By Mary Bennett

Disability Pride Month takes place each July to recognize the lived experiences of people with disabilities and provide greater insight into the importance of disability inclusion. People with disabilities represent a wide range of generations, races, genders, sexual orientations, religions, and socio-economic backgrounds who all deserve to participate equally in society.

The Summit Center is celebrating Disability Pride Month by emphasizing that, as allies, we can have a profound impact on inclusion and visibility. Here are a few ways you can show your support.

Have conversations about disability. Talk openly about disability, without being fearful of appearing insensitive. Open discussion helps dispel misconceptions and normalize differences.

Realize people with disabilities are not homogenous. All individuals, regardless of ability, have unique life goals and dreams and varied support needs. Let go of pre-conceived notions about an individual’s capabilities or experiences.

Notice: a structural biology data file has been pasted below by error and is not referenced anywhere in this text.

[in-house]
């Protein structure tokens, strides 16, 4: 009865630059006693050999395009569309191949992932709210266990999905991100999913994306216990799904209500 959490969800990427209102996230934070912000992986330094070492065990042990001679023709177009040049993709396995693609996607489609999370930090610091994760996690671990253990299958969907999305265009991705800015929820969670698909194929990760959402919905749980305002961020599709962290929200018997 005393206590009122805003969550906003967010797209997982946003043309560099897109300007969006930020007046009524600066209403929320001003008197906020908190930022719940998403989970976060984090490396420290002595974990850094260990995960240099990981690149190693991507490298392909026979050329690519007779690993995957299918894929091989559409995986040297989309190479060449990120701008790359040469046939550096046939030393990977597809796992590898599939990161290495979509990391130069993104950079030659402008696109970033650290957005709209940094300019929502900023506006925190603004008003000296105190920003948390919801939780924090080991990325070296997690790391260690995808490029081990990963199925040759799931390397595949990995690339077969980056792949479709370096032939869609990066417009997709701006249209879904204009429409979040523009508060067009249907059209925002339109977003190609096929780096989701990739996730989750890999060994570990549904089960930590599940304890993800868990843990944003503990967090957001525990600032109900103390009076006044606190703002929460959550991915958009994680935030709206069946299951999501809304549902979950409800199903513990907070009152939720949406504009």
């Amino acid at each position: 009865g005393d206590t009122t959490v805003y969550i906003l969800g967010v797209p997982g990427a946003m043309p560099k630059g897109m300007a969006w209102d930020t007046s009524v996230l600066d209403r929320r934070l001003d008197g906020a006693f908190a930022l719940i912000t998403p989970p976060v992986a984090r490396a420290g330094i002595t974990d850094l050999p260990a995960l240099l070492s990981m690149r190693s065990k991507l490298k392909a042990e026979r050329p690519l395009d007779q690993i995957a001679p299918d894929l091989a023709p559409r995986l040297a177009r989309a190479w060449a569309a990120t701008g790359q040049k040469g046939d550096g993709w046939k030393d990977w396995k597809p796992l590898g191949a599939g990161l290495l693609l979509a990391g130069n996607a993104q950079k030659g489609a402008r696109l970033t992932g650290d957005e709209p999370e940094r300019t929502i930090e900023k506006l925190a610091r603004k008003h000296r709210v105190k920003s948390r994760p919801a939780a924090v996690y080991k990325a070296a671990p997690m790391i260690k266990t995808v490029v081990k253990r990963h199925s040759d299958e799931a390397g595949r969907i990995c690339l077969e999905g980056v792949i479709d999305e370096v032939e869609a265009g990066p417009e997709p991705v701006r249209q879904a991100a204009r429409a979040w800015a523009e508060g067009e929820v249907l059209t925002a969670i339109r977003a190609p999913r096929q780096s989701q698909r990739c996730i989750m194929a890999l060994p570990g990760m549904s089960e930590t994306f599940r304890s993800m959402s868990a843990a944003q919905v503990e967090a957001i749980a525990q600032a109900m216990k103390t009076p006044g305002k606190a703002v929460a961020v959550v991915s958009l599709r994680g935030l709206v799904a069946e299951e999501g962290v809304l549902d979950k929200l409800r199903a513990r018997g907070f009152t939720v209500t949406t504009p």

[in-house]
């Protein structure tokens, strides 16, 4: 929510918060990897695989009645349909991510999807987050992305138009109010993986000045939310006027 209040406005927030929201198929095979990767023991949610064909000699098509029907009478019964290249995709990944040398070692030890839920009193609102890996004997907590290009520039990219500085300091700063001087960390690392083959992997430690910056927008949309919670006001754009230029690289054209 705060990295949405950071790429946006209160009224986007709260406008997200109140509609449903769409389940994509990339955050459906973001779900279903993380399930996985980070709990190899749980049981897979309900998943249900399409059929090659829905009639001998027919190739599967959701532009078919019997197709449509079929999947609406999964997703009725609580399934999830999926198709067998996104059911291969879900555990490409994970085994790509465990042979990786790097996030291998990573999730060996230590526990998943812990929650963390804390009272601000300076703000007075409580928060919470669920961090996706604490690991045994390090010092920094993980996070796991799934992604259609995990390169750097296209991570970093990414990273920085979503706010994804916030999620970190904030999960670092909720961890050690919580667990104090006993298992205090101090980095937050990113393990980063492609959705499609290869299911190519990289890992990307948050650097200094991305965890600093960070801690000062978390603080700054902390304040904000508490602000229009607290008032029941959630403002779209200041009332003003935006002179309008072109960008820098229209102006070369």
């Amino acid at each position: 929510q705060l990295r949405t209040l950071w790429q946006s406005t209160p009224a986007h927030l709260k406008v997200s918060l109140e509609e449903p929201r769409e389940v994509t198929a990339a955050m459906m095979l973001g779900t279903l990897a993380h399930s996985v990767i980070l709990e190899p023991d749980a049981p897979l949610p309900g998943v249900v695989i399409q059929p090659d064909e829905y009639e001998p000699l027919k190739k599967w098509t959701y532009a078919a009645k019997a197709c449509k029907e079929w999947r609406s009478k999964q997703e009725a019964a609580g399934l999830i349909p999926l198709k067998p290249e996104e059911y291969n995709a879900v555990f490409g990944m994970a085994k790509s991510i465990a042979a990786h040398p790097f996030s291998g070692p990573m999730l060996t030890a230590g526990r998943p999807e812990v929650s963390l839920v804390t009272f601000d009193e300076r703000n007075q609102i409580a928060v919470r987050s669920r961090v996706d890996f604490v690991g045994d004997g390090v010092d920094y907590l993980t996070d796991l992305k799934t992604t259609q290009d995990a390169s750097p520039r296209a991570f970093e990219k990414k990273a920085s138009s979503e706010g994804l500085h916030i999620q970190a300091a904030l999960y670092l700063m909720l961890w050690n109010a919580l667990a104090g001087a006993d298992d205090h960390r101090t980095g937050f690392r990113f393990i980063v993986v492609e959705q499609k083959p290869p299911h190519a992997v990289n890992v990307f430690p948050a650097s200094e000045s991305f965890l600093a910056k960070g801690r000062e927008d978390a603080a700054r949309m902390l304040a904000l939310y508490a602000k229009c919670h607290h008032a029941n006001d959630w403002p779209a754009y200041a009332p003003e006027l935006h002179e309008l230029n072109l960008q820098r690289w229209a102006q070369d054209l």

Avoid uninvited medical advice. Unsolicited recommendations on the latest medical treatments or remedies are generally unwanted and emotionally draining. Trust that someone is educated on their condition and knows what’s most effective for their personal situation.

Recognize ableism. Disabled people face significant obstacles in dealing with accessibility, ignorance, and a complex health care system. People with invisible disabilities, like autism and depression, often have the additional challenge of proving or defending their condition. Learn about the pervasiveness of ableism (social prejudice against people with physical or mental disabilities).

The Summit Center supports children and adults with developmental disabilities through education, community integration, and behavioral health programs. Join us in normalizing disability and honoring individuality. Learn more at or call 716-629-3400.

Mary Bennett, M.S. is the superintendent of Summit Academy, a special education school for students with autism and other developmental disabilities.